If only Atronic would offer public tours of its headquarters, so we could learn some tricks to landing that one gigantic progressive jackpot that's been eluding us. After all, baby needs a full ride to Rutgers.
Phoenix is a city of pawnshops and drive-through liquor stores. There seems to be one or the other on every corner, thus allowing you to pawn that Rolex, then cruise on down the street to grab a bottle of Maker's Mark without ever having to get out of your BMW. Brilliant, eh? Of course, not all drive-through liquor stores are created equal, and the best in town is also one of the best liquor stores in general, Sportsman's Fine Wines and Spirits at 32nd Street and Camelback Road. The folks at Sportsman's are serious cork dorks, likker geeks, and so on, with an outstanding selection of wines and spirits from all over the world, which makes for a combo of brains and product that can't be beat. This ain't the sort of place you roll up on to purchase a case of PBR. No, sir. But if you can't recall the name of that Argentine Cabernet you went gaga over at the last wine tasting, and want to grab a couple of liters without getting out of your Spiderman pajamas, then Sportsman's drive-through window is for you.
So you've dumped all your hard-earned nicks into Lobstermania, Betty Boop's Big Hit, and Wheel of Fortune machines, and you're feeling lower than William H. Macy's loser character in The Cooler. You're down to your last few bucks -- just enough for a Lone Star and a lone butt. Where to go in Phoenix that would perfectly mirror the murky mood created by your losing streak and let you anonymously score both cig and swig without having to get out of your car?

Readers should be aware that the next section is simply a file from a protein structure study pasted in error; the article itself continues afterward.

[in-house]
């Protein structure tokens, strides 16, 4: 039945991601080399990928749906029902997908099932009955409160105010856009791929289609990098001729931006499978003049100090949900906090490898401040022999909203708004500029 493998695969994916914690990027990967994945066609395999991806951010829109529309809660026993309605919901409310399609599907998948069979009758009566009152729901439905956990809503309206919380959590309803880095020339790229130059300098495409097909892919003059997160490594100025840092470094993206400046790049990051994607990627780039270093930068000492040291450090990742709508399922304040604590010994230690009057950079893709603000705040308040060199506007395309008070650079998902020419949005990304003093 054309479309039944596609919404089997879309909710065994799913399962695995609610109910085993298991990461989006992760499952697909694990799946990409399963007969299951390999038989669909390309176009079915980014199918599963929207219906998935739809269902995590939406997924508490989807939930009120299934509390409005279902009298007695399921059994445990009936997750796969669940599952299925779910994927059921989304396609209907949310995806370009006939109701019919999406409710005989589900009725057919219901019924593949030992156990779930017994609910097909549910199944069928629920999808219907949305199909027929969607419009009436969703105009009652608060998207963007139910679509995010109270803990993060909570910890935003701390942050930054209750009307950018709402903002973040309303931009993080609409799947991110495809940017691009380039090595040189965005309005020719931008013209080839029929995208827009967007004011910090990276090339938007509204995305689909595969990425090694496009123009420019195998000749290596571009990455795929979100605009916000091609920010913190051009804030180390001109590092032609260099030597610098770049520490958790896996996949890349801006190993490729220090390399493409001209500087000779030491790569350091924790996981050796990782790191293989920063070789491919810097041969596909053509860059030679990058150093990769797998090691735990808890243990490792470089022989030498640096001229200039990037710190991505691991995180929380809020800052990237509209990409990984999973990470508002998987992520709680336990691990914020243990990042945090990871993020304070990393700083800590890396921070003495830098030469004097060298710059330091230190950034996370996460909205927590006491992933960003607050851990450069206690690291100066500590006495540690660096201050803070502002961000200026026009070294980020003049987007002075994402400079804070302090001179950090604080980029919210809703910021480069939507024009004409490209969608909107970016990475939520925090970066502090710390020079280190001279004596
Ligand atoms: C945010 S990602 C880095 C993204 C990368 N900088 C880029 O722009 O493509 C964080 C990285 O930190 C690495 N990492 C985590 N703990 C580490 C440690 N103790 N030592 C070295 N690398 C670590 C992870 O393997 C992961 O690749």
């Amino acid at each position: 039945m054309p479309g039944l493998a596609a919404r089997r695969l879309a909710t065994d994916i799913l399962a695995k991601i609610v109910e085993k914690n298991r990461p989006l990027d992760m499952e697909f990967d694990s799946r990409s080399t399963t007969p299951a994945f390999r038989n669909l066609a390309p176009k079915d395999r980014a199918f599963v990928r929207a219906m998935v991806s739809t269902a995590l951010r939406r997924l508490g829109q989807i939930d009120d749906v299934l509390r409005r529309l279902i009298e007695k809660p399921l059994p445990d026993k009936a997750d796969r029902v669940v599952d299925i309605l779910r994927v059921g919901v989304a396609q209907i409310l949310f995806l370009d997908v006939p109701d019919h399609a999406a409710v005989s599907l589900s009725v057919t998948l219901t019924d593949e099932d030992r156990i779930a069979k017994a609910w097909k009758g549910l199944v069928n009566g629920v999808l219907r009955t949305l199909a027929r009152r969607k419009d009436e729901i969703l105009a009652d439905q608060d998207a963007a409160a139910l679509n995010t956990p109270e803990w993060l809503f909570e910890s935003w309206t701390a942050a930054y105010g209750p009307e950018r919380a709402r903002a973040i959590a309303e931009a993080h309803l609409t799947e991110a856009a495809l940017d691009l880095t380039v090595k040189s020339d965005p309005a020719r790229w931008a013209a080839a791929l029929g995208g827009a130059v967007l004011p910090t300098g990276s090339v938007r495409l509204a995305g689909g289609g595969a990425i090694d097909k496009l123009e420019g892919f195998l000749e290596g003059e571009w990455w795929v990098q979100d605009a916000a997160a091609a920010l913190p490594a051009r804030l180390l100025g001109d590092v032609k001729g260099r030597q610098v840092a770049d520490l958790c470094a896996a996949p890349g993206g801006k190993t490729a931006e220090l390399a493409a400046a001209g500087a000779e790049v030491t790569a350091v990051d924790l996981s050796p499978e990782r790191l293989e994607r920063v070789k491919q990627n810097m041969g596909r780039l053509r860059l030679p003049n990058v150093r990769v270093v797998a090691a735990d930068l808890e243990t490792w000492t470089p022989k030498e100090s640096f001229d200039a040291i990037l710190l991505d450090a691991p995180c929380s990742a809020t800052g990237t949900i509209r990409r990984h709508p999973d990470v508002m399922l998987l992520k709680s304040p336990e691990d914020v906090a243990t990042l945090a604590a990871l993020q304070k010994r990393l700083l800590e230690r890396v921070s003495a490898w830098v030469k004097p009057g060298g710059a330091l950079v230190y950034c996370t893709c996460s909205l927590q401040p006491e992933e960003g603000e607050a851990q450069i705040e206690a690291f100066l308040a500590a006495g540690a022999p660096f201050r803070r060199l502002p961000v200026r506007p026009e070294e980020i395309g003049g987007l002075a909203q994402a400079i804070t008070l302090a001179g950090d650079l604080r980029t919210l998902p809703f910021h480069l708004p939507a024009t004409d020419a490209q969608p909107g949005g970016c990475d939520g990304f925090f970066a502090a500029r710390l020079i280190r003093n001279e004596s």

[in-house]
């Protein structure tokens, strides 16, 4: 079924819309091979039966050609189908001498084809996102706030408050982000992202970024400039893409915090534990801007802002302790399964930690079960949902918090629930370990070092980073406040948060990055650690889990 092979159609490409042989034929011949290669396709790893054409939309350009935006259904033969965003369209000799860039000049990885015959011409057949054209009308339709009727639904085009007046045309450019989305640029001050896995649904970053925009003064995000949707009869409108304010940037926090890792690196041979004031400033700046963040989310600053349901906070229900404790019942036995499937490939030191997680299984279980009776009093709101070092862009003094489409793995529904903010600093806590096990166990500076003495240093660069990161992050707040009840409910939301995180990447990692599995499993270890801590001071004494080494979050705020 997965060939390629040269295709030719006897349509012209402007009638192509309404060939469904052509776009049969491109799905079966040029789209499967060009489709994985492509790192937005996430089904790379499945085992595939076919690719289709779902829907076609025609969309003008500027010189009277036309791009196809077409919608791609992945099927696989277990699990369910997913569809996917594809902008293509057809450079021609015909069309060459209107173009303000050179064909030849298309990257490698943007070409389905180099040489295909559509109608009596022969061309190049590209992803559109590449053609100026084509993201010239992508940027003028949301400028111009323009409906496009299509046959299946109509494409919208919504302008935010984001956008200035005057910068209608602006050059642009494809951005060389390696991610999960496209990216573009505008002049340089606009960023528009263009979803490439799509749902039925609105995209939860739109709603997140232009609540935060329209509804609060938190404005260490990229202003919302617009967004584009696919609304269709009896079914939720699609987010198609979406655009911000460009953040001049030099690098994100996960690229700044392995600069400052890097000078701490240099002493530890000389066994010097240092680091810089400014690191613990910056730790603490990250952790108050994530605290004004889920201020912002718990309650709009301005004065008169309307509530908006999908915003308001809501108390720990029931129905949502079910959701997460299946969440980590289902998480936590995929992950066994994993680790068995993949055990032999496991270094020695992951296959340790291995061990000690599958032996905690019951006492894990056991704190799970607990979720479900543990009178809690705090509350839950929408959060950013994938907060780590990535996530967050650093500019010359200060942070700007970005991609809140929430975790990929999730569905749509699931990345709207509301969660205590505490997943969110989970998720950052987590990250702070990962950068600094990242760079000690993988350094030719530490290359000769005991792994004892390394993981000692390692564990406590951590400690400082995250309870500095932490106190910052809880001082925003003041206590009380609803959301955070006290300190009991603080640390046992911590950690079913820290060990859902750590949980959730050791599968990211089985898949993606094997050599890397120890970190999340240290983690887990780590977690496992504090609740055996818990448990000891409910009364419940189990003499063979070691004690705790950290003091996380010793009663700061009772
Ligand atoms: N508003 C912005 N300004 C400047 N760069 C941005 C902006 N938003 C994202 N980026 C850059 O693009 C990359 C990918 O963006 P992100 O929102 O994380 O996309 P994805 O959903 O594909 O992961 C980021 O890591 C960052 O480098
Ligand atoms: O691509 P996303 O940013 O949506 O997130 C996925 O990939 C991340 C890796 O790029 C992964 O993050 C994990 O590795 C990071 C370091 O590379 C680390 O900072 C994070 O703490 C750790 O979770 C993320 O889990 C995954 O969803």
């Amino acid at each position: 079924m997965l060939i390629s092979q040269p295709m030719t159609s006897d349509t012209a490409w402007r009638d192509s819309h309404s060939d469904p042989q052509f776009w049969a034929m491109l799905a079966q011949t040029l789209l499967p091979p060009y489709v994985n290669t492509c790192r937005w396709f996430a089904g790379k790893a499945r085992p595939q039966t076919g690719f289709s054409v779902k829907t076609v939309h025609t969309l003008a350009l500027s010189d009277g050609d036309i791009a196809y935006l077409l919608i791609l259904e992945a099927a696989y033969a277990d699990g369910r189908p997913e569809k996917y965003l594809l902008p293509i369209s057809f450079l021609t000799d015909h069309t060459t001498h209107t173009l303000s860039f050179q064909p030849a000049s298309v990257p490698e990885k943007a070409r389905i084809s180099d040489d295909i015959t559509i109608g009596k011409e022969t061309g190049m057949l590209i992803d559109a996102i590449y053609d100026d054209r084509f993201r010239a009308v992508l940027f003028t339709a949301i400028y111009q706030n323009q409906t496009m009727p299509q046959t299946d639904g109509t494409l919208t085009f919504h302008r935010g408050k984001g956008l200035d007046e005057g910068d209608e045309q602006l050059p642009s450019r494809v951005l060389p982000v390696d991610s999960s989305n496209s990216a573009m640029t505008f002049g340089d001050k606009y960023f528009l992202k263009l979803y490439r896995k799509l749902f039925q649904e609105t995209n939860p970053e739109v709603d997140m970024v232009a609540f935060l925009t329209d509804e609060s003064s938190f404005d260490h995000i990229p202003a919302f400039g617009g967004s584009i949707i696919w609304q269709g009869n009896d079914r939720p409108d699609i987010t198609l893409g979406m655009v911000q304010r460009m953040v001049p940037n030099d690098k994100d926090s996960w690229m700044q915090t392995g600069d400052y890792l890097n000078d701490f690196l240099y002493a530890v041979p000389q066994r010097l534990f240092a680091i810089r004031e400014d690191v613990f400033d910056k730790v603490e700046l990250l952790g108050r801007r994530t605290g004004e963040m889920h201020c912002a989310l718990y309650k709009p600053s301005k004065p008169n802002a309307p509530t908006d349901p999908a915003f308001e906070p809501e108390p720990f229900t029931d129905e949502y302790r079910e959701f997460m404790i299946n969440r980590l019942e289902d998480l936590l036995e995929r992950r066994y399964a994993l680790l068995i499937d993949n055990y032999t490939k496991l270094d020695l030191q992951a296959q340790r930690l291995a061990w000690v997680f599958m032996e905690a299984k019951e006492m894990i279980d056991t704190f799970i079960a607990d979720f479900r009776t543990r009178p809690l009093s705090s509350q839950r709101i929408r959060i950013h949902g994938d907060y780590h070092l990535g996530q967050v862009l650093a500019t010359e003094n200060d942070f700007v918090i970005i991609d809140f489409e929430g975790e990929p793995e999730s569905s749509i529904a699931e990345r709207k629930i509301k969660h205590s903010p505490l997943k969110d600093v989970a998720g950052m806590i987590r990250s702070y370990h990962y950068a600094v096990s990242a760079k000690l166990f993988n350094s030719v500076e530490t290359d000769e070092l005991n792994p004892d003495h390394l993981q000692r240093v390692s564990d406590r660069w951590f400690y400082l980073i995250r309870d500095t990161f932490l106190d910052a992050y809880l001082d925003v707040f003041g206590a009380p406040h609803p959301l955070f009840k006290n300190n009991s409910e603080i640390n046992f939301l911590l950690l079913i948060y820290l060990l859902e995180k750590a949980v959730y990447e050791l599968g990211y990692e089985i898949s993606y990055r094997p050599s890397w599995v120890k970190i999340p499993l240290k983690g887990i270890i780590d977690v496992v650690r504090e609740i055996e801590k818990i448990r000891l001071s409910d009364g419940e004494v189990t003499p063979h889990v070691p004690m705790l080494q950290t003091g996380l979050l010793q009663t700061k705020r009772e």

Try Hermanos Liquor and Market, a dive of a drive-through liquor/convenience mart in downtown Phoenix. Reminiscent of a funky 1940s film noir movie set, Hermanos caters to a clientele on its last few fumes. The night we drove through this picaresque pit stop, we were entertained by what appeared to be several ladies of nocturnal endeavors looking for a loosy and a bleary-eyed guy with a brown paper bag way worse off than we were. You couldn't buy this kind of ambiance even if you had all the moola back you just fed to those money-sucking machines.
We're always crunched for time these days, so to free up spots on our schedule, we've combined two of our main passions: boozing and buying. Since the security fascists at Scottsdale Fashion Square wouldn't let us flit around with Fat Tires in our fists, we're gonna try purchasing while plastered on Wednesday evenings and during the day from Fridays through Sundays at the Valley's largest outdoor swap meet. Food vendors serve up drafts like Budweiser Select and Coors Light in 16-ounce cups for $2.50 (or "The Big One," a bladder-busting 24-ouncer, for $5), as well as cans of Budweiser and Bud Light for $3, and imports like Tecate and Corona for $3. Golf carts loaded with giant kegs of Miller Lite and Miller High Life also cruise the rows, meeting you while you're haggling over cowboy hats, baseball bats, or statues of cats. A vast collection of other marked-down merchandise is also in abundance, be it dirt-cheap video games, boundless bling-bling jewelry, affordably priced Chuck Taylors, or a hardware-store-size selection of new and used tools.
Avoid stumbling into any stacks of home electronics, however, because if you break it, you buy it.